This information was recently presented at the Pacific Agriculture Show in Abbotsford, B.C, by Derek Pratt of Penergetic Canada, in a seminar titled: Sustainable Manure Management. Pratt pointed out the striking differences in the quality and effects of anaerobic and aerobic manure (see comparison in table below). It was also noted that while farming areas in Europe and elsewhere in the world have long ago recognized the environmental and agronomic advantages to be gained from aerobic manure treatment, too often farmers in Canada still seem content to allow manure to loose much of its nutrient quality, create odours and potential pathogenic or insect problems and be more prone to impact on ground and surface water quality.

By drawing upon the experience of dairy farmers in Europe, it was pointed out that when dairy liquid and dry manures are broken down via an aerobic process (instead of the more common and less desirable anaerobic process) a number of positive benefits are achieved – including a dramatic reduction in the unpleasant ammonia and carbon monoxide odours often assumed as inevitable in conjunction with livestock rearing. Owing to higher population density, stricter government regulations and a longer history of agricultural use, farmers in Western Europe have been confronted with the need to develop appropriate means of manure handling sooner than has been the case in western Canada.

New developments in manure management technology from Europe enable liquid and solid animal wastes to be processed effectively, economically and in an environmentally-responsible manner, without the requirement for expensive capital expenditures or equipment. It was pointed out how the “aerobic approach” to manure management is increasingly gaining favour around the world and how some of the leading livestock rearing U.S. states have initiated a shift from anaerobic to aerobic methods of processing animal wastes. Seminar presenter, Derek Pratt of Penergetic Canada stated: “Over 10,000 dairy farms in Europe have adopted an aerobic approach to manure management as the benefits speak for themselves”.

The implications of this sustainable approach to manure management were overviewed in terms of overcoming the main “nuisance” implications commonly associated with animal manure – e.g. odour, pathogens, and land, air and water pollution, while at the same time producing a better nutrient rich end product to apply back on the fields. Also discussed were the important agronomic benefits of this approach, the resulting benefits for animal and worker health, methods of composting and field application of manure.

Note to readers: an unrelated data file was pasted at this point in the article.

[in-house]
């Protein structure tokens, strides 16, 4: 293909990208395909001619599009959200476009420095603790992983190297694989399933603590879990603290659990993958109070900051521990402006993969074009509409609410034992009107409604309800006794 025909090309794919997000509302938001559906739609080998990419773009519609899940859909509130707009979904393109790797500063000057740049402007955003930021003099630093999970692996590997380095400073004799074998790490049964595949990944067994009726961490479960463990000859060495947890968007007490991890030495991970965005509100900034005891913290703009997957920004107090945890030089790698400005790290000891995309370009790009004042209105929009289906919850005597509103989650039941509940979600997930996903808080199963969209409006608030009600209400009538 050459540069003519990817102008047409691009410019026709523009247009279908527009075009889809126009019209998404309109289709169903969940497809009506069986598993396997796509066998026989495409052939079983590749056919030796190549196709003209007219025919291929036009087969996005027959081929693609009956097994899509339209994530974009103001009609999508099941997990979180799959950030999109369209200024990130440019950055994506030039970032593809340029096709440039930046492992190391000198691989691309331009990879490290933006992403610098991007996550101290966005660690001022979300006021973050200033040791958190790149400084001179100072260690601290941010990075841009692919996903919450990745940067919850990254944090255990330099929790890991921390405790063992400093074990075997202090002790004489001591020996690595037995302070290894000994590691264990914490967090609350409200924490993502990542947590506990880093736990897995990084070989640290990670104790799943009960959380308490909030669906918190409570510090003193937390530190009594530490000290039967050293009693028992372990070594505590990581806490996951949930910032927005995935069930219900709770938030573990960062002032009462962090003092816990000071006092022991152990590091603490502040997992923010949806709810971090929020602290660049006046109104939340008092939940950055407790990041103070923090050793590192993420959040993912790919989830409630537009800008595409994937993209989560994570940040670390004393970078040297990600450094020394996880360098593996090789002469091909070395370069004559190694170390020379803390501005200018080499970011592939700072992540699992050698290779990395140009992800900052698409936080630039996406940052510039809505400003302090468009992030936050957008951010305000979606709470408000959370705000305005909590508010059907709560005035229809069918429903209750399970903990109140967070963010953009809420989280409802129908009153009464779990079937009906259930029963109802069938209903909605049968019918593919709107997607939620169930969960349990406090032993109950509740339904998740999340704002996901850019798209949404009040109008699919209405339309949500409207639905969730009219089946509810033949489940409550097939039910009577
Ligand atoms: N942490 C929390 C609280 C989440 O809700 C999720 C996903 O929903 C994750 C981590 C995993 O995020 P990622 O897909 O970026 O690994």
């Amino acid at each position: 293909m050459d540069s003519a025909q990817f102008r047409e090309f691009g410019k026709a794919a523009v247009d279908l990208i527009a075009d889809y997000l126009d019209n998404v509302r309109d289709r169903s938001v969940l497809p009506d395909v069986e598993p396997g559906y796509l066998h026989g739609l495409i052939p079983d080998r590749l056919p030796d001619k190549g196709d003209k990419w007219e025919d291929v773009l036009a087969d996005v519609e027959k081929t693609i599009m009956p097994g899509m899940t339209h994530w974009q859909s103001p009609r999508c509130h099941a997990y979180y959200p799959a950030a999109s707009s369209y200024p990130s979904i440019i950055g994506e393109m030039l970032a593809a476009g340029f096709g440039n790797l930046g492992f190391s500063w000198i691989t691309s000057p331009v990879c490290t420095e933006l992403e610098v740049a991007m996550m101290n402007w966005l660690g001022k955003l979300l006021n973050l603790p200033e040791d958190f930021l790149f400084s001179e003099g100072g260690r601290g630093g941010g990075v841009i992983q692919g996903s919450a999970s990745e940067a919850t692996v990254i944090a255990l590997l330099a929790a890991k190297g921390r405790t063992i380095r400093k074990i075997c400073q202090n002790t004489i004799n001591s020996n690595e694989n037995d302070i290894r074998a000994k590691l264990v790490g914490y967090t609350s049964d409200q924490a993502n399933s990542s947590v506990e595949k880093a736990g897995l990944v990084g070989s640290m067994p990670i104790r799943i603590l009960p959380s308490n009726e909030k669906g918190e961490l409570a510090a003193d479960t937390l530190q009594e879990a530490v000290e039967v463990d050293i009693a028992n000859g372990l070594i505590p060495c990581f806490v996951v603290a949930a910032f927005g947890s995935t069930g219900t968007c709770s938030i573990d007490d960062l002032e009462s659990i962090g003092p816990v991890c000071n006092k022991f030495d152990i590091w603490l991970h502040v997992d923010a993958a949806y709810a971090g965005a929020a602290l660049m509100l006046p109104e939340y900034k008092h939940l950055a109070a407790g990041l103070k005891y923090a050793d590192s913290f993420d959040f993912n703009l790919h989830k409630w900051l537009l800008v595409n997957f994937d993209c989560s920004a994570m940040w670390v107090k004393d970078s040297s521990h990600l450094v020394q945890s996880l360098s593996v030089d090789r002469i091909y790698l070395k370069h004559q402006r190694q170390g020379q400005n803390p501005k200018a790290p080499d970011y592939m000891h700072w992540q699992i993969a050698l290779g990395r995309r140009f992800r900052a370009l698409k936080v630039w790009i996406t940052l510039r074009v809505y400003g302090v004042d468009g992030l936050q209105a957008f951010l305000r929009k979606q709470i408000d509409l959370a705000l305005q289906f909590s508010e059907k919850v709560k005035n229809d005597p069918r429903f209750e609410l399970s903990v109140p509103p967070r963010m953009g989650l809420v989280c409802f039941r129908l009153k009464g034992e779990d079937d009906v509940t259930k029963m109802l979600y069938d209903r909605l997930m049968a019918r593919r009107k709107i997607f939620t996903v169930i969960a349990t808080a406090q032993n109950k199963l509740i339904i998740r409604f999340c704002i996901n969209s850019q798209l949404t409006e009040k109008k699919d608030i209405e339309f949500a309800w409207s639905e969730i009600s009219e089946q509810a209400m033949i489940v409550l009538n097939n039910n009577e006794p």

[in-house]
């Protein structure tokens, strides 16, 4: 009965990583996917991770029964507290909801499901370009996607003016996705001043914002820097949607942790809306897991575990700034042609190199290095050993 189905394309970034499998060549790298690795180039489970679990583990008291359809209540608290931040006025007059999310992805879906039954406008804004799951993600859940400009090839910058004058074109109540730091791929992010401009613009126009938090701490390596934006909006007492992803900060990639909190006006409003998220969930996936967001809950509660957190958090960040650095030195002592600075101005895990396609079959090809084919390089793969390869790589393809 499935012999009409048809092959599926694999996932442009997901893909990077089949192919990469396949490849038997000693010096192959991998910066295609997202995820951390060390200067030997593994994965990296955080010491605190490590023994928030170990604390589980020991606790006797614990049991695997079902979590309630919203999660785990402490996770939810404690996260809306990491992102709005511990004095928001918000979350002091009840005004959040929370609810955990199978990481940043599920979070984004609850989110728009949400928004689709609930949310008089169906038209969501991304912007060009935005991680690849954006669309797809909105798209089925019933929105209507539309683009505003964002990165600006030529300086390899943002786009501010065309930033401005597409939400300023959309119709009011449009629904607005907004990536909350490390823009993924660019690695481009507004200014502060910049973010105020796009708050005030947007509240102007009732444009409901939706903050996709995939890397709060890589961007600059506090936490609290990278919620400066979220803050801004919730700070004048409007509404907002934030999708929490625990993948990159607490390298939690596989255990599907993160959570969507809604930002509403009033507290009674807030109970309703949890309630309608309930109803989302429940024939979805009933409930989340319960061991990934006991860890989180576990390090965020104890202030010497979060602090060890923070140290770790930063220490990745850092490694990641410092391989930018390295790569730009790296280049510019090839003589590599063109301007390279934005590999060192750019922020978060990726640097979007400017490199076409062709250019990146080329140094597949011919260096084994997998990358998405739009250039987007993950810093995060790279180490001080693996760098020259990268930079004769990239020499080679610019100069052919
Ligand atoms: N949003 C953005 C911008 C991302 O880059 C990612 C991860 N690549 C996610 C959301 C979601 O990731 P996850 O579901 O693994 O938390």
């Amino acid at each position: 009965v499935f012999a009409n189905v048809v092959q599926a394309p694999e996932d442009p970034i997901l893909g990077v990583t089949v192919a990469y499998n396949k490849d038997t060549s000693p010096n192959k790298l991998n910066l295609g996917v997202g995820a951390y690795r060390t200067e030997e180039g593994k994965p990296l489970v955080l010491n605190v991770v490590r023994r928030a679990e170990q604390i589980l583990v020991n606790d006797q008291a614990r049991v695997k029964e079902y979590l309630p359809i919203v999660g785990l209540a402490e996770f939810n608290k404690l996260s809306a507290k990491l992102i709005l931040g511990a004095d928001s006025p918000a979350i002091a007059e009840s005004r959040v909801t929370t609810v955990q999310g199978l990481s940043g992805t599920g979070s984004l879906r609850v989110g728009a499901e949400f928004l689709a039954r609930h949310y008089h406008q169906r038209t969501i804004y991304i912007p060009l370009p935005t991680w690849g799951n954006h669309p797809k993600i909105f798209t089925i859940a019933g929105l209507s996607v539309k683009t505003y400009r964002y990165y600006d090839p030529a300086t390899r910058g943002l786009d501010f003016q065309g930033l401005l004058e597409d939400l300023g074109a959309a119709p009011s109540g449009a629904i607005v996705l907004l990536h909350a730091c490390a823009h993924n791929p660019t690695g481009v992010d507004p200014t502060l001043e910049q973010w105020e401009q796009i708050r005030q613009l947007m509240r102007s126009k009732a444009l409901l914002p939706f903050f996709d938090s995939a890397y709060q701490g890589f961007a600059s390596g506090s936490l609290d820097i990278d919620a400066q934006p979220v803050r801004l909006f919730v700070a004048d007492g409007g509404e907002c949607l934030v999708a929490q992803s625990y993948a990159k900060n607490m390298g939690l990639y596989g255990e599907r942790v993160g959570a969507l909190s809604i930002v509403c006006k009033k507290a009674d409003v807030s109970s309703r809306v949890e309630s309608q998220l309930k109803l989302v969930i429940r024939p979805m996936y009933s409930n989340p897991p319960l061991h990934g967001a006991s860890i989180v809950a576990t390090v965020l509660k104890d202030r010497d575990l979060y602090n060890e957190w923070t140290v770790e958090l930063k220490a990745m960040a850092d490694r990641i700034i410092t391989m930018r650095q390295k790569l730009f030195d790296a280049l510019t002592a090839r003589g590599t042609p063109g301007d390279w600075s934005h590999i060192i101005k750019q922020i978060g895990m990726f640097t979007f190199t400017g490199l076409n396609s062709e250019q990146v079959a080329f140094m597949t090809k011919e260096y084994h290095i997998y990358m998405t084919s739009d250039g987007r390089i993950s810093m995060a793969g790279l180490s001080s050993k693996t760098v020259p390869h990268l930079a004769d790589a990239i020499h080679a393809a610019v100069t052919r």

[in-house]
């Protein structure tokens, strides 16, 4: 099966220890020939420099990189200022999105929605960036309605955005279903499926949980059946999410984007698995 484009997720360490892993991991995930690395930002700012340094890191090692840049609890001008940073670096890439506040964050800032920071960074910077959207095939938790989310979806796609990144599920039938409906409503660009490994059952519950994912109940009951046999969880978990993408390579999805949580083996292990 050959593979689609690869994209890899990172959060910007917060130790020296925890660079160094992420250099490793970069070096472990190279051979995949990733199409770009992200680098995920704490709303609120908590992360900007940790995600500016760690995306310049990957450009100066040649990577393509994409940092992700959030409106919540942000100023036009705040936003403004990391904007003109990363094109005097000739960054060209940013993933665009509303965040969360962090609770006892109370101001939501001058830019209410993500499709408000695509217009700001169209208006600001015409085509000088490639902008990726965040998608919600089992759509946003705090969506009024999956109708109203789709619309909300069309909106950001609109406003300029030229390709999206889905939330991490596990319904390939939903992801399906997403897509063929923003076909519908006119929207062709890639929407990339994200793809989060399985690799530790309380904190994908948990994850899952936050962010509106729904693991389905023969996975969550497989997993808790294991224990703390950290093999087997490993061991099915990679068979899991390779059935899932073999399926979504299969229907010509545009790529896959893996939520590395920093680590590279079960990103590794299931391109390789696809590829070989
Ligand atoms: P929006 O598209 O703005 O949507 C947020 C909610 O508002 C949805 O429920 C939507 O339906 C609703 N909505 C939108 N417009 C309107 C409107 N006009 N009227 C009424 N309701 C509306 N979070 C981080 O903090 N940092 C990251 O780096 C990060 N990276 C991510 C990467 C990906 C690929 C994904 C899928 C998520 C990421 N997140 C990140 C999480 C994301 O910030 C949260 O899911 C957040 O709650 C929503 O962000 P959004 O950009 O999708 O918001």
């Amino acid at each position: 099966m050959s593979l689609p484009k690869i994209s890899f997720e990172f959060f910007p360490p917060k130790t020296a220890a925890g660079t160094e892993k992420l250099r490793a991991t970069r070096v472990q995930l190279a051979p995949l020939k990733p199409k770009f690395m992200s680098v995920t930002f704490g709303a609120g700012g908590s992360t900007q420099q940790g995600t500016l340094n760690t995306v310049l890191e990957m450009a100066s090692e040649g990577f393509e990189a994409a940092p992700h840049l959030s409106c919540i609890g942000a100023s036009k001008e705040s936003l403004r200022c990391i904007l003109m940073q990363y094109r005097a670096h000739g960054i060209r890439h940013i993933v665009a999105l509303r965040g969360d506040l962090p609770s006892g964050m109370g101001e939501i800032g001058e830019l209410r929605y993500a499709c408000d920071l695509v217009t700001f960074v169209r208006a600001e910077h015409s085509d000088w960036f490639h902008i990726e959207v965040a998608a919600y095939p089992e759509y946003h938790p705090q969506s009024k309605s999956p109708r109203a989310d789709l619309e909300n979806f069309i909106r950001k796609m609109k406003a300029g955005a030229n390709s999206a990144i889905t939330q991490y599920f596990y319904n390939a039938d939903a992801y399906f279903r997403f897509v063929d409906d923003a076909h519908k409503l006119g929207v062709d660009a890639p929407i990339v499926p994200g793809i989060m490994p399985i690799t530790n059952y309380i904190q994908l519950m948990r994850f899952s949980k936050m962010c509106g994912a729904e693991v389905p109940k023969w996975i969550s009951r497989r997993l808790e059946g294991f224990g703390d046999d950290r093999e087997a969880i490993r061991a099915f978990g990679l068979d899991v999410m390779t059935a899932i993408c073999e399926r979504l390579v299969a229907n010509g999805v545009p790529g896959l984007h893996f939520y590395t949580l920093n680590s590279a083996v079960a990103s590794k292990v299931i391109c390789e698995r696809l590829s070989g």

Easy to apply

This approach to liquid manure management is uncomplicated to administer. The product is easy to apply – it is simply mixing with water (5 grams/cow/week) and applied directly into the effluent channel or alley in the barn (or poured through slatted flooring), where it is scraped (or carried) to the in-barn holding tank/pit and ultimately transferred to the storage lagoon. It starts working right away, improving the atmosphere in the barn. For situations where slurry is already in the main storage lagoon, the product is simply mixed well with water and applying directly into the lagoon where it goes to work.

Decomposition and putrefaction - the great adversaries

Putrefaction (anaerobic) - untreated

Decomposition (aerobic) - treated

Leads to the formation of: hydrogen sulphide, hydrogen chloride,hydrocarbon, phosphorus hydride, ammonia (NH4) N losses

Result: toxins (poisons) which promote disease

The following substances are formed / made available: plant-available trace elements such as zinc, copper, magnesium, manganese, molybdenum and others

Nitric oxide (NO3); N bound to form fungal protein

Result: antibiotics, inhibitors that prevent disease

livestock exposed to risk of viruses destruction of viruses
anaerobic bacteria do not produce vitamins mould fungi produce vitamins and enzymes
putrefaction leads to pest infestation decomposition processes are essential for healthy plants.
acrid, pungent putrescent odours low-odour to odourless
formation of floating crust and sediment layers in slurry slurry remains liquid and homogeneous
formation of strong root toxins no substances to inhibit root growth
danger of scorching during application no scorching of plants during application
promotes growth of wood top grass = inferior fodder promotes growth of ground-covering bottom grass = nourishing fodder
realtively high quantities of fertilizer are required, mineral fertilizer also needs to be used small quantities of slurry per ha. due to high fertilizing capacity, no or reduced mineral fertilizer required